#FreeKesha Isn’t Enough

Social media condemnation of rapists is a solid start, but real justice for survivors requires much more.

kesha_WEBWhen Lady Gaga sang The Hunting Ground anthem, “’Til It Happens to You,” at the Oscars—flanked by sexual assault survivors onstage who had words such as “unbreakable” written on their arms—it was a seminal moment for anyone whose life has been touched by sexual violence. The song (and Gaga’s own story of sexual assault) has been a powerful source of solidarity for fellow survivors and a cultural touchstone on which to build the foundation of a meaningful dialogue about our society’s continued silence about rape.

It was a powerful moment. But, unfortunately, it wasn’t the only story about rape in our collective consciousness in recent weeks.

On February 19, New York Supreme Court Justice Shirley Kornreich ruled that pop star Kesha Rose Sebert would have to fulfill her contract with her alleged rapist and producer Dr. Luke, born Lukasz Gottwald. In her ruling, the judge said, “You’re asking the court to decimate a contract that was heavily negotiated and typical for the industry.” This means that Kesha will have to complete her contract with Dr. Luke’s Kemosabe Records—working directly with him as he produces her music.

In a social media heartbeat, millions of Kesha fans, rape survivors and feminists rallied behind the #FreeKesha hashtag in solidarity and righteous indignation. Even Lady Gaga said she’d be thinking of Kesha during her Oscar performance. How can a business deal be worth more than a person getting raped, people demanded to know. Remember, kids, the first rule of Rape Club is that nobody talks about getting raped. The second rule, apparently, is that snitches get forced to work with their rapist—or end their careers.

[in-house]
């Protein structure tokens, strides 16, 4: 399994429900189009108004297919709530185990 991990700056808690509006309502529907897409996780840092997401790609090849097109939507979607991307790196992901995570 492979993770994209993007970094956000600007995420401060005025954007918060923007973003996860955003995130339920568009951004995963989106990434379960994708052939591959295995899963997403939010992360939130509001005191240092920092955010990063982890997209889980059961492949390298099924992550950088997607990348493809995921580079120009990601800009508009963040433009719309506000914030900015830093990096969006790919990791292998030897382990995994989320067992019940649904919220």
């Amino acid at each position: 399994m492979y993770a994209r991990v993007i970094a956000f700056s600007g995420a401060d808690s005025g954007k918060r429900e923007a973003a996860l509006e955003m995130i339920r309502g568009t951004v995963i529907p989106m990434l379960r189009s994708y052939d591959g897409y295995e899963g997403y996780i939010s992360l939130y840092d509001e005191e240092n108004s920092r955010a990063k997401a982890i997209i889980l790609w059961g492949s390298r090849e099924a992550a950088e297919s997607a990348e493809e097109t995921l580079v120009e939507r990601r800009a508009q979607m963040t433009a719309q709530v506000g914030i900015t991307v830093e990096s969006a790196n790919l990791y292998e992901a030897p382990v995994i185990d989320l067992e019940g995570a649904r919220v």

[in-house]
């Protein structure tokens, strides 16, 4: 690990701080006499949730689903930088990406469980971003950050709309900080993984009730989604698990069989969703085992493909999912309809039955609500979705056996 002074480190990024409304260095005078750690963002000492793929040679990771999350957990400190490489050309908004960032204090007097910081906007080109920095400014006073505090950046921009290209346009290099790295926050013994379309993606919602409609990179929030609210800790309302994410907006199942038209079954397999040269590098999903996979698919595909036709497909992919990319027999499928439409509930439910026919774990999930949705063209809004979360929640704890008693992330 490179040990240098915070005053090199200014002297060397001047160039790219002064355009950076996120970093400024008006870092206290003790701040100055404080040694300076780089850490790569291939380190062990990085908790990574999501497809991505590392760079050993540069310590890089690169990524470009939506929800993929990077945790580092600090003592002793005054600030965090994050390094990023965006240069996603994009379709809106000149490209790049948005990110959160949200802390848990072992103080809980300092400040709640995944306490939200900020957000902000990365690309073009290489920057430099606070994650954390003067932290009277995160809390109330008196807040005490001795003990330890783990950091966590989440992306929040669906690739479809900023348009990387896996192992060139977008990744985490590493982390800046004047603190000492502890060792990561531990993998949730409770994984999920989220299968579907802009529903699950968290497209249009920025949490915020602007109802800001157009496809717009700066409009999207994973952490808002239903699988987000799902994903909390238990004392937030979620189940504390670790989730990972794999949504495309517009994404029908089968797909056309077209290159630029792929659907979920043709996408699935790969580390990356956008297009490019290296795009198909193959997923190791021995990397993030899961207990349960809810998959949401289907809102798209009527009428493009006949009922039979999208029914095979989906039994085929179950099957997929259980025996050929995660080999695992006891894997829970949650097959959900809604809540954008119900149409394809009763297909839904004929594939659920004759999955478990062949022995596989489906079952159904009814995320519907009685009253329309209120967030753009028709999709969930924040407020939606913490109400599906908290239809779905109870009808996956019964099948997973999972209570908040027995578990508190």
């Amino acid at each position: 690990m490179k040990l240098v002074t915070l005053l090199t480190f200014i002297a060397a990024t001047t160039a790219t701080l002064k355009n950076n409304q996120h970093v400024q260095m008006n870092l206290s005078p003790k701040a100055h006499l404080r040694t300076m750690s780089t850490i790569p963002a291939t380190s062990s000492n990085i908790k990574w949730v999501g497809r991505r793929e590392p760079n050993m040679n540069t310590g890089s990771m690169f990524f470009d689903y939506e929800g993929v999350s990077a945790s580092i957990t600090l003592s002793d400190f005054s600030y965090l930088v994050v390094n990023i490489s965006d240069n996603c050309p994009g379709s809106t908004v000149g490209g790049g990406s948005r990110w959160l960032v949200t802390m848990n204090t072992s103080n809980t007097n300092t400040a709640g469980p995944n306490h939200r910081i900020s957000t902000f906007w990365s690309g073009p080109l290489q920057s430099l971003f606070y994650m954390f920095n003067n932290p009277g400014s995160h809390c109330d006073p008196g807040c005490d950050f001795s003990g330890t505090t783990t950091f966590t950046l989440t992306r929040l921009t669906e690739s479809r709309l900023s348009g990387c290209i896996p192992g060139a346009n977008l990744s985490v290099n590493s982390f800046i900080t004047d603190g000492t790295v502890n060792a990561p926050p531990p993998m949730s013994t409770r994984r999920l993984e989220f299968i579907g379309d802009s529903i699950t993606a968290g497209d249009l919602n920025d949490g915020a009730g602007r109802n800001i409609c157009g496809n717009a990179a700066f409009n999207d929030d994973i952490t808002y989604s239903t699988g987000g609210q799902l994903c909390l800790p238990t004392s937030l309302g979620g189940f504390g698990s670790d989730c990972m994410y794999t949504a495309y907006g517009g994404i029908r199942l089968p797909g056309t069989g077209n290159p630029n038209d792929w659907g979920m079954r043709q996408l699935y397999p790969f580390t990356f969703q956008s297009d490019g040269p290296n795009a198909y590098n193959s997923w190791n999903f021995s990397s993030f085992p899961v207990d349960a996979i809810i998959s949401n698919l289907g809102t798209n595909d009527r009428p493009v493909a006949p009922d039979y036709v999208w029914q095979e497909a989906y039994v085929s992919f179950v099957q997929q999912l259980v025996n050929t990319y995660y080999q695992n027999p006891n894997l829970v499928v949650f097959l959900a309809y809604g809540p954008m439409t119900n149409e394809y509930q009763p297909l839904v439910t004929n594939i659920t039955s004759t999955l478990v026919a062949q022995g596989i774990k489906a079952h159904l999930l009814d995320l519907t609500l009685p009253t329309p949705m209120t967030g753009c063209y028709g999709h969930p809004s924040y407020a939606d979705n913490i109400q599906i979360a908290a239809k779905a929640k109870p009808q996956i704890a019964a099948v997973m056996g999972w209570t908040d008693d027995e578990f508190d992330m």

Public sympathy for Kesha’s situation has echoed across social media and there has been an equal and opposite reaction to Gottwald. He has done little to help himself in the wake of the ruling, especially in making a classic sexist blunder in a Tweet on February 22: “I have three sisters, a daughter, and a son with my girlfriend, and a feminist mom who raised me right.” (Welp, that settles it. No rapist in the history of the world has had a mom.) And in a far more sinister turn, Teen Vogue published Gottwald’s deleted tweets dating back to 2009, when Kesha alleges the sexual abuse began. They include a photo of an unconscious Kesha with the caption text, “Damn my artists work hard!!!!!!!!”

Worse still, this is not the first time in the age of social media that our collective anger has been stoked by the complete failure of the criminal justice system to hold rapists accountable. When Hannibal Buress’ bit about Bill Cosby’s long history of alleged rapes went viral, it launched a wave of more than 50 alleged victims–spanning decades–to come forward.

While it has been cathartic to rape victims everywhere to see mainstream comedians such as Larry Wilmore and Judd Apatow launch spirited, relentless campaigns against Cosby, an even more surprising turn is that rather than it blowing over and fading away like so many rape stories, this one has taken root in a way that could actually bring justice for at least a few of the victims. Not only have we now learned about a 2005 deposition in which Cosby admits to drugging alleged rape victims–with absolutely no action taken by prosecutors–it has caused some jurisdictions to investigate potential charges. Cosby faces sexual assault charges in Pennsylvania and an ongoing investigation and case in Massachusetts.

After decades of Cosby’s alleged victims trying to get justice, it would be a little joke going viral on social media that topples one of America’s most beloved entertainers. And it might just bring justice for women who have been waiting for years, even decades, to be believed.

Nonetheless, as the social media war between Kesha and Gottwald escalates, she still has to go back to work with him. If millionaire pop stars can’t get justice, what hope is there for the rest of us? And the hardest question of all: When will we begin seeing rape victims as people who deserve not only to be heard, but to get the justice they deserve?